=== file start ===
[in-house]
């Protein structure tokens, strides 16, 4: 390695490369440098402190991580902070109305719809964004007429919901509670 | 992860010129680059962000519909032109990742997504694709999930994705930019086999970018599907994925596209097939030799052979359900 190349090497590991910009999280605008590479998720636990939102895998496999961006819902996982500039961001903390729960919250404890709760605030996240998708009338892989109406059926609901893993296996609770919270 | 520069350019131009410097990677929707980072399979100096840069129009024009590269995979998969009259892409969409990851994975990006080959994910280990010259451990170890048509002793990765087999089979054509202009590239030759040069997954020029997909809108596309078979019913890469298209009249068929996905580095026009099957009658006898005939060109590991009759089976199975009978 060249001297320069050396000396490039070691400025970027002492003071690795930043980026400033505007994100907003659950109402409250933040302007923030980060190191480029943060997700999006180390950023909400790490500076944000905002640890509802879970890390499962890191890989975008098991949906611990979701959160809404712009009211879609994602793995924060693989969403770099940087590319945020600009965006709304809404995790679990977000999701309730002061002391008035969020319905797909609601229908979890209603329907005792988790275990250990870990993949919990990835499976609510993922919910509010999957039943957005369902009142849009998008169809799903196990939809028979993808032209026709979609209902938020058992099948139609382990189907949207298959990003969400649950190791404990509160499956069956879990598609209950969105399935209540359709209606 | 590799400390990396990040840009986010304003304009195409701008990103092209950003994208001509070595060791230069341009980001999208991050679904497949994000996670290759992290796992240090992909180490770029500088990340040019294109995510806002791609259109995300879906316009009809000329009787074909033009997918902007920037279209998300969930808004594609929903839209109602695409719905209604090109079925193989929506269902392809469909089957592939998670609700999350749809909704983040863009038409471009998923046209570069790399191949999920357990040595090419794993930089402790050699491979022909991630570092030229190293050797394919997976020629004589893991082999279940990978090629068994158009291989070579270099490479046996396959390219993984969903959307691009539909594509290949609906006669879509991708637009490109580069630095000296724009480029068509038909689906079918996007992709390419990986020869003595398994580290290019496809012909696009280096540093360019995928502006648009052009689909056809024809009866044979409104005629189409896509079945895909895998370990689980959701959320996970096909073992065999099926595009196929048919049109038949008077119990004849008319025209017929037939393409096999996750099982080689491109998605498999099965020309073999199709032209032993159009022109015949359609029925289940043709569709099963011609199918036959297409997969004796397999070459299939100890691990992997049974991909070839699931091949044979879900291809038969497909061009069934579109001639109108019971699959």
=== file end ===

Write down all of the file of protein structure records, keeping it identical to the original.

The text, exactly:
[in-house]
């Protein structure tokens, strides 16, 4: 390695490369440098402190991580902070109305719809964004007429919901509670 | 992860010129680059962000519909032109990742997504694709999930994705930019086999970018599907994925596209097939030799052979359900 190349090497590991910009999280605008590479998720636990939102895998496999961006819902996982500039961001903390729960919250404890709760605030996240998708009338892989109406059926609901893993296996609770919270 | 520069350019131009410097990677929707980072399979100096840069129009024009590269995979998969009259892409969409990851994975990006080959994910280990010259451990170890048509002793990765087999089979054509202009590239030759040069997954020029997909809108596309078979019913890469298209009249068929996905580095026009099957009658006898005939060109590991009759089976199975009978 060249001297320069050396000396490039070691400025970027002492003071690795930043980026400033505007994100907003659950109402409250933040302007923030980060190191480029943060997700999006180390950023909400790490500076944000905002640890509802879970890390499962890191890989975008098991949906611990979701959160809404712009009211879609994602793995924060693989969403770099940087590319945020600009965006709304809404995790679990977000999701309730002061002391008035969020319905797909609601229908979890209603329907005792988790275990250990870990993949919990990835499976609510993922919910509010999957039943957005369902009142849009998008169809799903196990939809028979993808032209026709979609209902938020058992099948139609382990189907949207298959990003969400649950190791404990509160499956069956879990598609209950969105399935209540359709209606 | 590799400390990396990040840009986010304003304009195409701008990103092209950003994208001509070595060791230069341009980001999208991050679904497949994000996670290759992290796992240090992909180490770029500088990340040019294109995510806002791609259109995300879906316009009809000329009787074909033009997918902007920037279209998300969930808004594609929903839209109602695409719905209604090109079925193989929506269902392809469909089957592939998670609700999350749809909704983040863009038409471009998923046209570069790399191949999920357990040595090419794993930089402790050699491979022909991630570092030229190293050797394919997976020629004589893991082999279940990978090629068994158009291989070579270099490479046996396959390219993984969903959307691009539909594509290949609906006669879509991708637009490109580069630095000296724009480029068509038909689906079918996007992709390419990986020869003595398994580290290019496809012909696009280096540093360019995928502006648009052009689909056809024809009866044979409104005629189409896509079945895909895998370990689980959701959320996970096909073992065999099926595009196929048919049109038949008077119990004849008319025209017929037939393409096999996750099982080689491109998605498999099965020309073999199709032209032993159009022109015949359609029925289940043709569709099963011609199918036959297409997969004796397999070459299939100890691990992997049974991909070839699931091949044979879900291809038969497909061009069934579109001639109108019971699959």